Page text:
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Challenges Remain for Buyers and Sellers as Market Avoids Crash

After record-breaking pandemic-era speed and price growth during 2021 and 2022, the housing market has largely settled down and avoided a crash in prices, but certain challenges remain. 

According to a new report by Zillow, home values have returned to growing at pre-pandemic rates, a trend that Zillow expects to continue; rent has also returned to an acceptable growth level. Buyers are still finding a costly and competitive market, but calmer, making it easier to plan and budget for. 

However, sellers continue to sit on the sidelines, holding on to low mortgage rates secured during the pandemic before the Fed started to raise rates again. And while rates could tick down over time, the issue of affordability, which has grown worse over the past few years, is unlikely to significantly improve. 

"The housing market is stabilizing after the turbulence of the pandemic, but the effects will be with us for a long time," said Zillow Senior Economist Jeff Tucker. "Price appreciation is back to normal after a short reset, but that means buyers still face serious cost challenges and competition, especially for the most affordable houses and in less expensive markets." 

While Zillow's economists were confident that fundamentals would keep prices resilient, the sheer force of the pandemic housing boom caused others to project an equally painful comedown to follow. Those projections have not come to pass. At the start of this year, Zillow's forecast for 2023 home values called for a 0.7% decline. Now, Zillow expects 5.5% growth in 2023 — roughly in line with a normal year before records were shattered during the pandemic. 

Home values fell in the second half of last year, but the same low mortgage rates that supercharged pandemic demand for purchases and refinances also put a floor under how far home values could fall. Existing homeowners have largely chosen to stay put rather than purchase another home with a much higher mortgage rate, which would cost hundreds of dollars more each month.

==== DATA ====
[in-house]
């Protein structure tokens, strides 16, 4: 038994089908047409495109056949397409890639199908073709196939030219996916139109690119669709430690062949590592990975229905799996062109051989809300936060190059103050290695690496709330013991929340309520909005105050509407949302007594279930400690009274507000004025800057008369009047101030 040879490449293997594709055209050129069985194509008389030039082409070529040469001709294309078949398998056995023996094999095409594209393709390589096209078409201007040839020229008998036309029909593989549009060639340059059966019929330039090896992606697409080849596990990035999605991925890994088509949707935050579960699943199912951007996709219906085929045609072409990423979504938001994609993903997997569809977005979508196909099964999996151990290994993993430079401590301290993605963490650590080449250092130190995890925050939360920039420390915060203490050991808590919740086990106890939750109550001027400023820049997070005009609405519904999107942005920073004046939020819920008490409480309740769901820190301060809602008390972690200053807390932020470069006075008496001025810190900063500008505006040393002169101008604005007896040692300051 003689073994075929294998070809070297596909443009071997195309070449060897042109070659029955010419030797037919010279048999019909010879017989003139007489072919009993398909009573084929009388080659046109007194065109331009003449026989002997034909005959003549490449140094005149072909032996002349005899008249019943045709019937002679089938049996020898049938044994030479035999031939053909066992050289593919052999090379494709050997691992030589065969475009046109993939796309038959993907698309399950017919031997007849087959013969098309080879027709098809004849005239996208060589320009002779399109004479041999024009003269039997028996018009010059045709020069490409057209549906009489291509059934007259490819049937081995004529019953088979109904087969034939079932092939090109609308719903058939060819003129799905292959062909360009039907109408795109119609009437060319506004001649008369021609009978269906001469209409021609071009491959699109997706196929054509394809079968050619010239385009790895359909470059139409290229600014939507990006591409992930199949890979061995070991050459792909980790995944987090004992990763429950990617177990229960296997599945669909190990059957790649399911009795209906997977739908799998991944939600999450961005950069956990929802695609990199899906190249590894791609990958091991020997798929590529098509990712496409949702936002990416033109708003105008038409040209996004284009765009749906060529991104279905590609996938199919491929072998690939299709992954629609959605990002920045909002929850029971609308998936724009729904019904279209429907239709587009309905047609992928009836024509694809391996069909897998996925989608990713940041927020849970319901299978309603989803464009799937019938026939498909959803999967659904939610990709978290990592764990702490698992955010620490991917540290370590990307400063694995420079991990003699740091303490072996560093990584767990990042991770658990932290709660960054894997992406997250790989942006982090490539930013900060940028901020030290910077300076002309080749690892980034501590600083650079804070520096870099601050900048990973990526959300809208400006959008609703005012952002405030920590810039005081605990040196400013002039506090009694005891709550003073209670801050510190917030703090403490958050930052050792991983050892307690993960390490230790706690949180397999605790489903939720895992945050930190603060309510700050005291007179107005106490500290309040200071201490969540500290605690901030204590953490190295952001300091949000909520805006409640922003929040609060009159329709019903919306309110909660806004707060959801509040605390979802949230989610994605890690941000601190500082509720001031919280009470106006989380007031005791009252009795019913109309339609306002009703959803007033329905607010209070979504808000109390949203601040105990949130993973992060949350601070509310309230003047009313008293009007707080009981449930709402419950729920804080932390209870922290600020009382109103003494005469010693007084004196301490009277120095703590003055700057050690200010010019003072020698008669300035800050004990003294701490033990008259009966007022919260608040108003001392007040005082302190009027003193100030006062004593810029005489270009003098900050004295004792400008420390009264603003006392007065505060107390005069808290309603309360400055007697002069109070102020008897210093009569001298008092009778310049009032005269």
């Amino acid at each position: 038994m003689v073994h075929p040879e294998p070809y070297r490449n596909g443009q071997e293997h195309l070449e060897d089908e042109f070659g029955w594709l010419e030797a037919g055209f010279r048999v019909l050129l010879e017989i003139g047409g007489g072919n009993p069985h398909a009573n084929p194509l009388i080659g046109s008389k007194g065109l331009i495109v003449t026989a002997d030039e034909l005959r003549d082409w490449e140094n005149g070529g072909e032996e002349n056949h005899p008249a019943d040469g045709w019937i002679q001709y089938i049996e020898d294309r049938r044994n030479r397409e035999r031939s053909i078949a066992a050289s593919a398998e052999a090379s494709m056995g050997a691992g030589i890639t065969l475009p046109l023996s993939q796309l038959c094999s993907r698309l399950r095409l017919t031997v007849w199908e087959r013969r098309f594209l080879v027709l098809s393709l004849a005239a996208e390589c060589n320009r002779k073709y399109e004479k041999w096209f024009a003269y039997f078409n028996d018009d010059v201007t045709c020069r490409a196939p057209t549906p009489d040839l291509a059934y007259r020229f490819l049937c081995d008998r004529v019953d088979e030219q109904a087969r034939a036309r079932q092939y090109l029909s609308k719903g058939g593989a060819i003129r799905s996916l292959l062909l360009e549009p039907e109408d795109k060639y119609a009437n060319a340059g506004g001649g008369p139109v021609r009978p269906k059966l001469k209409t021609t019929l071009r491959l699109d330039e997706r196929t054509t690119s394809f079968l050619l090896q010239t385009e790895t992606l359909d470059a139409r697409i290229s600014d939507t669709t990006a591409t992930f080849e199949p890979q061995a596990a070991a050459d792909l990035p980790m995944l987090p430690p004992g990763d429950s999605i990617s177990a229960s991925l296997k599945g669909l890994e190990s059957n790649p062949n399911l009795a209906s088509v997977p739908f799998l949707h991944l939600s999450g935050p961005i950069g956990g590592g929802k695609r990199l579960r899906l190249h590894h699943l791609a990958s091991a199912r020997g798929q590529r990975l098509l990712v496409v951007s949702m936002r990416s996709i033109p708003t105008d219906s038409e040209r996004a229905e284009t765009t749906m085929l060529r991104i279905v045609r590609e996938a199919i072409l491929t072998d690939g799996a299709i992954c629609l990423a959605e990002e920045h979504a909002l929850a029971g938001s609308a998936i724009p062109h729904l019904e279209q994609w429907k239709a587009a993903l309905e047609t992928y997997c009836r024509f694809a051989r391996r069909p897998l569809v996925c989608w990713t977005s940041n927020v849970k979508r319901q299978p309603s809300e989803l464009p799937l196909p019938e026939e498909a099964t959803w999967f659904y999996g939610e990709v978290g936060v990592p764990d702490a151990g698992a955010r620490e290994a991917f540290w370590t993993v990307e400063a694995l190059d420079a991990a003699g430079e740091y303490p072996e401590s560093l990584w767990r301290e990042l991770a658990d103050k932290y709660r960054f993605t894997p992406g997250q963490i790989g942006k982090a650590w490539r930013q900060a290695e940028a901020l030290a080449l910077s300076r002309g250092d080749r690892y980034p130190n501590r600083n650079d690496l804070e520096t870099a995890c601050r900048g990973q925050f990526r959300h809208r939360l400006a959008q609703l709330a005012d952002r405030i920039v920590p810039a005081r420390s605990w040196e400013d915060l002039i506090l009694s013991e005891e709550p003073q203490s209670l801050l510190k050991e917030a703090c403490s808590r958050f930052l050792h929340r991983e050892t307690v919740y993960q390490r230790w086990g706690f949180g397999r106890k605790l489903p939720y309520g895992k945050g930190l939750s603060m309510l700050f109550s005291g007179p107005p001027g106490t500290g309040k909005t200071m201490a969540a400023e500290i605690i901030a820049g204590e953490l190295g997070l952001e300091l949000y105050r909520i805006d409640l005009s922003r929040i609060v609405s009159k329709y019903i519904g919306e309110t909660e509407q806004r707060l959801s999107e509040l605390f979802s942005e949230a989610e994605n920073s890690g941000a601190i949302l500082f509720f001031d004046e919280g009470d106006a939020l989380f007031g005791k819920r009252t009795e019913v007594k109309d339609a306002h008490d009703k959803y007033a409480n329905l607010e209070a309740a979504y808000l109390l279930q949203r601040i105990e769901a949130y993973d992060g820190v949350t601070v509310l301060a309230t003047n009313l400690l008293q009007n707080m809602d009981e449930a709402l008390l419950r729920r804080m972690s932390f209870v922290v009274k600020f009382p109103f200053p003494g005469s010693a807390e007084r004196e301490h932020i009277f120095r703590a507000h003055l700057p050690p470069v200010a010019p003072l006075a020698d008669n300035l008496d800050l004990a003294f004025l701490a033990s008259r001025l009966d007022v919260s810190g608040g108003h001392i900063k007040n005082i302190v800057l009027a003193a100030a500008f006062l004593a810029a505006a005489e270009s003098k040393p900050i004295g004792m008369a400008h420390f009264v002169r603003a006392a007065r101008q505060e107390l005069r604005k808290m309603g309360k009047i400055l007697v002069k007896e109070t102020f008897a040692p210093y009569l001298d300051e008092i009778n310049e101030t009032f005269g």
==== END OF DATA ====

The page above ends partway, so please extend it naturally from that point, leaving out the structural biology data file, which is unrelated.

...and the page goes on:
The resulting decline in supply has been more significant than the pullback in demand. Mortgage rates could tick down in the long term if inflation continues to recede, but they almost certainly won't return to the historic lows seen during the pandemic. 

And more bad news for those still working to save for a home, the rise in prices and mortgage rates have essentially doubled the cost of a mortgage from $875 in 2019 to $1,8000 today. 

Competition for the few homes listed is high, and home values have once again been growing at a roughly normal pace historically. Cost pressures and a lack of choices for buyers have dragged down sales. Zillow forecasts 4.2 million existing home sales in 2023, which would be the lowest level since 2010. However new construction is helping fill the gap, as developers have recognized this opportunity and accelerated their speed in recent months. 

Renters who have dealt with massive price hikes and volatile markets should appreciate a return to normal growth as well. Tucker called rent growth "perfectly average" in Zillow's latest rent report, posting 4.1% year over year growth and a monthly increase of 0.6%—both right in line with pre-pandemic trends. 

So, what should buyers expect going forward? Competition and price growth should start easing up as they typically do this time of year after the typically hot summer buying season comes to a close as school begins. Also, more normal, predictable growth in rents and home prices will make it easier for those considering new mortgages to budget and plan. 

More existing homes could be on their way. In a new Zillow survey, 23% of current homeowners said they are considering selling their home in the next three years or currently have it up for sale. That's compared to just 15% last year. 

About Author: Kyle G. Horst

Kyle G. Horst is a reporter for DS News and MReport. A graduate of the University of Texas at Tyler, he has worked for a number of daily, weekly, and monthly publications in South Dakota and Texas. With more than 10 years of experience in community journalism, he has won a number of state, national, and international awards for his writing and photography including best newspaper design by the Associated Press Managing Editors Group and the international iPhone photographer of the year by the iPhone Photography Awards. He most recently worked as editor of Community Impact Newspaper covering a number of Dallas-Ft. Worth communities on a hyperlocal level. Contact Kyle G. at [email protected].

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